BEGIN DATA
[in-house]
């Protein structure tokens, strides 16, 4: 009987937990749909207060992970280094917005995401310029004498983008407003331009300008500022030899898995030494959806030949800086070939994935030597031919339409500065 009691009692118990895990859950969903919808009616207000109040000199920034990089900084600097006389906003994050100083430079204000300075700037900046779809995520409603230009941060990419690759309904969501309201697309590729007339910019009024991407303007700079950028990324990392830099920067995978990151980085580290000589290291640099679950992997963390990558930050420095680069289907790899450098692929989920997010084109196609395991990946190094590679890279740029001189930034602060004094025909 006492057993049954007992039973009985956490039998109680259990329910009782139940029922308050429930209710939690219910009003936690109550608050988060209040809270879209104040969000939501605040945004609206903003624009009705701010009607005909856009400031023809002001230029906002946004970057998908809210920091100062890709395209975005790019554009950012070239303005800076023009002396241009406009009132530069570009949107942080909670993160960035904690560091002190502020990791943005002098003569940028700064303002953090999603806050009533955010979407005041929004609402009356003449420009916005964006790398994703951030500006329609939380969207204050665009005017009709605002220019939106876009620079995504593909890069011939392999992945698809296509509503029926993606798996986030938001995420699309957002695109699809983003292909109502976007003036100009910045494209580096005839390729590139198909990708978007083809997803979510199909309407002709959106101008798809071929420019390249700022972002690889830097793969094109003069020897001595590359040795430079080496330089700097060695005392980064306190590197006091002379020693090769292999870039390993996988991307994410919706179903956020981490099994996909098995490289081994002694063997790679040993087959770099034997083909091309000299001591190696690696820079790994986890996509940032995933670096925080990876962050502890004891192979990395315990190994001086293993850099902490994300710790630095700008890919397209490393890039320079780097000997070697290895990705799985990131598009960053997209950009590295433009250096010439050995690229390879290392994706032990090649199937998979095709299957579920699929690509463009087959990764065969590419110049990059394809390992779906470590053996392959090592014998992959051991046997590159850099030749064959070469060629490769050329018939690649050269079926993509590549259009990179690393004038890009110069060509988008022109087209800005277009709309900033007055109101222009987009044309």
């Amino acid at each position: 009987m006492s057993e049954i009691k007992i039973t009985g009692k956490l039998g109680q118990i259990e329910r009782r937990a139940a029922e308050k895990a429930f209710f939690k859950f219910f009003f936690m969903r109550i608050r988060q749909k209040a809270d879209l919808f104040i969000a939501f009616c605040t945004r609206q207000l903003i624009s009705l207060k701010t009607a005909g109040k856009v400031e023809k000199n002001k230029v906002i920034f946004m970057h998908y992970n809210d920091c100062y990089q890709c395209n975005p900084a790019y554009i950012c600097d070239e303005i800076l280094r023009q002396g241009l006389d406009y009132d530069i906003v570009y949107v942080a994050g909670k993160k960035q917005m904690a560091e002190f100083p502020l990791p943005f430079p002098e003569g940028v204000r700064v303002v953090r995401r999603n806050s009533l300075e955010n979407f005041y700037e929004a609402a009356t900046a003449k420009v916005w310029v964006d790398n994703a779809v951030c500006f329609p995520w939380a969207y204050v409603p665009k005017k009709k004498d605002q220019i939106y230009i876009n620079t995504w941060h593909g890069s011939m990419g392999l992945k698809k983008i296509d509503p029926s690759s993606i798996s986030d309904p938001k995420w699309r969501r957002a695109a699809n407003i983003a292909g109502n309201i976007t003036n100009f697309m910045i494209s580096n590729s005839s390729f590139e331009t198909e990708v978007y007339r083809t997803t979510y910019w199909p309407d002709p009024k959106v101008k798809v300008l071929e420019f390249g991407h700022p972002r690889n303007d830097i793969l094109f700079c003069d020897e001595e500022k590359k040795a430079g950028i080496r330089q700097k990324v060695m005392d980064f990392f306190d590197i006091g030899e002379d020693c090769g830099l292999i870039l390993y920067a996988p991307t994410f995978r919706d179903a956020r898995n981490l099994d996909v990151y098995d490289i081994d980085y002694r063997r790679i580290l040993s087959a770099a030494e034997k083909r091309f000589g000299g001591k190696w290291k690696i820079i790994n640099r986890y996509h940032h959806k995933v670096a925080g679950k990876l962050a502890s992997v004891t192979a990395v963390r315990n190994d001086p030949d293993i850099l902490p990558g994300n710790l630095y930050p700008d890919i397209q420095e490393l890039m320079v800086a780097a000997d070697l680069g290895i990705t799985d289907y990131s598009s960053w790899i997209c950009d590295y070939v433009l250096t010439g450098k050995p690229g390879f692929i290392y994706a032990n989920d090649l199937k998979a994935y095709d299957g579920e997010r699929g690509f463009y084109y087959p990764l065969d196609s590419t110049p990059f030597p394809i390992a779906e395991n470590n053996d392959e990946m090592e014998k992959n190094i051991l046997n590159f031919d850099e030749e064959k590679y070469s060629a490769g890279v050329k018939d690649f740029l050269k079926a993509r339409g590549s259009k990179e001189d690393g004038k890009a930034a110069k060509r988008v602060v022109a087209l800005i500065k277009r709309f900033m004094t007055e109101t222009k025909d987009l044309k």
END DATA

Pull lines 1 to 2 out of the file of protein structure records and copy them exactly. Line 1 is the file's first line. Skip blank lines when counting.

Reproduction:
[in-house]
């Protein structure tokens, strides 16, 4: 009987937990749909207060992970280094917005995401310029004498983008407003331009300008500022030899898995030494959806030949800086070939994935030597031919339409500065 009691009692118990895990859950969903919808009616207000109040000199920034990089900084600097006389906003994050100083430079204000300075700037900046779809995520409603230009941060990419690759309904969501309201697309590729007339910019009024991407303007700079950028990324990392830099920067995978990151980085580290000589290291640099679950992997963390990558930050420095680069289907790899450098692929989920997010084109196609395991990946190094590679890279740029001189930034602060004094025909 006492057993049954007992039973009985956490039998109680259990329910009782139940029922308050429930209710939690219910009003936690109550608050988060209040809270879209104040969000939501605040945004609206903003624009009705701010009607005909856009400031023809002001230029906002946004970057998908809210920091100062890709395209975005790019554009950012070239303005800076023009002396241009406009009132530069570009949107942080909670993160960035904690560091002190502020990791943005002098003569940028700064303002953090999603806050009533955010979407005041929004609402009356003449420009916005964006790398994703951030500006329609939380969207204050665009005017009709605002220019939106876009620079995504593909890069011939392999992945698809296509509503029926993606798996986030938001995420699309957002695109699809983003292909109502976007003036100009910045494209580096005839390729590139198909990708978007083809997803979510199909309407002709959106101008798809071929420019390249700022972002690889830097793969094109003069020897001595590359040795430079080496330089700097060695005392980064306190590197006091002379020693090769292999870039390993996988991307994410919706179903956020981490099994996909098995490289081994002694063997790679040993087959770099034997083909091309000299001591190696690696820079790994986890996509940032995933670096925080990876962050502890004891192979990395315990190994001086293993850099902490994300710790630095700008890919397209490393890039320079780097000997070697290895990705799985990131598009960053997209950009590295433009250096010439050995690229390879290392994706032990090649199937998979095709299957579920699929690509463009087959990764065969590419110049990059394809390992779906470590053996392959090592014998992959051991046997590159850099030749064959070469060629490769050329018939690649050269079926993509590549259009990179690393004038890009110069060509988008022109087209800005277009709309900033007055109101222009987009044309």